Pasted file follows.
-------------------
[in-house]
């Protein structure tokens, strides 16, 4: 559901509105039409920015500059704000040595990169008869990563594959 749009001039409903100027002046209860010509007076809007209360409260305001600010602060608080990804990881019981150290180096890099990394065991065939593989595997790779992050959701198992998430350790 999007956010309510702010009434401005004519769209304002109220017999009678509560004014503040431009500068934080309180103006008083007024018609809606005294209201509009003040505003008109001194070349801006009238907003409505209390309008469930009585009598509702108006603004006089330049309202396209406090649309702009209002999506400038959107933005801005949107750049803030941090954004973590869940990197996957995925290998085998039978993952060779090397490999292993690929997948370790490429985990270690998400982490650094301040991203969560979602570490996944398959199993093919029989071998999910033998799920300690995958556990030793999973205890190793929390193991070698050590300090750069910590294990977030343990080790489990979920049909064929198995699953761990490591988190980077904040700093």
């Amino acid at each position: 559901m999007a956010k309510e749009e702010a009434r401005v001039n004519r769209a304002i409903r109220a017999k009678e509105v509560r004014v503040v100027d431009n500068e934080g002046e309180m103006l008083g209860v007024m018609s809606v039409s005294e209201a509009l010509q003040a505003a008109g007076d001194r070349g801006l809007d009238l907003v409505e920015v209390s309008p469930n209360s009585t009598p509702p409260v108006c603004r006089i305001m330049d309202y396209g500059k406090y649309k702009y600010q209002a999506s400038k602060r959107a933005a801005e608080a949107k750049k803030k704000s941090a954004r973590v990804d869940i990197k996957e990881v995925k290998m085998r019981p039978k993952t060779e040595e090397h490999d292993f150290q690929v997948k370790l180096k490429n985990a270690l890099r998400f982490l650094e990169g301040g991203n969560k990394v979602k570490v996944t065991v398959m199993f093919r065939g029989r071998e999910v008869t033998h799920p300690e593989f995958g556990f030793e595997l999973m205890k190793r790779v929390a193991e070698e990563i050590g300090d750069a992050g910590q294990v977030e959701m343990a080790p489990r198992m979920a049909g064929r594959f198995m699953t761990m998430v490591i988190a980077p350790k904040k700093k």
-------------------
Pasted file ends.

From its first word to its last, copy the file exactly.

[in-house]
């Protein structure tokens, strides 16, 4: 559901509105039409920015500059704000040595990169008869990563594959 749009001039409903100027002046209860010509007076809007209360409260305001600010602060608080990804990881019981150290180096890099990394065991065939593989595997790779992050959701198992998430350790 999007956010309510702010009434401005004519769209304002109220017999009678509560004014503040431009500068934080309180103006008083007024018609809606005294209201509009003040505003008109001194070349801006009238907003409505209390309008469930009585009598509702108006603004006089330049309202396209406090649309702009209002999506400038959107933005801005949107750049803030941090954004973590869940990197996957995925290998085998039978993952060779090397490999292993690929997948370790490429985990270690998400982490650094301040991203969560979602570490996944398959199993093919029989071998999910033998799920300690995958556990030793999973205890190793929390193991070698050590300090750069910590294990977030343990080790489990979920049909064929198995699953761990490591988190980077904040700093």
């Amino acid at each position: 559901m999007a956010k309510e749009e702010a009434r401005v001039n004519r769209a304002i409903r109220a017999k009678e509105v509560r004014v503040v100027d431009n500068e934080g002046e309180m103006l008083g209860v007024m018609s809606v039409s005294e209201a509009l010509q003040a505003a008109g007076d001194r070349g801006l809007d009238l907003v409505e920015v209390s309008p469930n209360s009585t009598p509702p409260v108006c603004r006089i305001m330049d309202y396209g500059k406090y649309k702009y600010q209002a999506s400038k602060r959107a933005a801005e608080a949107k750049k803030k704000s941090a954004r973590v990804d869940i990197k996957e990881v995925k290998m085998r019981p039978k993952t060779e040595e090397h490999d292993f150290q690929v997948k370790l180096k490429n985990a270690l890099r998400f982490l650094e990169g301040g991203n969560k990394v979602k570490v996944t065991v398959m199993f093919r065939g029989r071998e999910v008869t033998h799920p300690e593989f995958g556990f030793e595997l999973m205890k190793r790779v929390a193991e070698e990563i050590g300090d750069a992050g910590q294990v977030e959701m343990a080790p489990r198992m979920a049909g064929r594959f198995m699953t761990m998430v490591i988190a980077p350790k904040k700093k």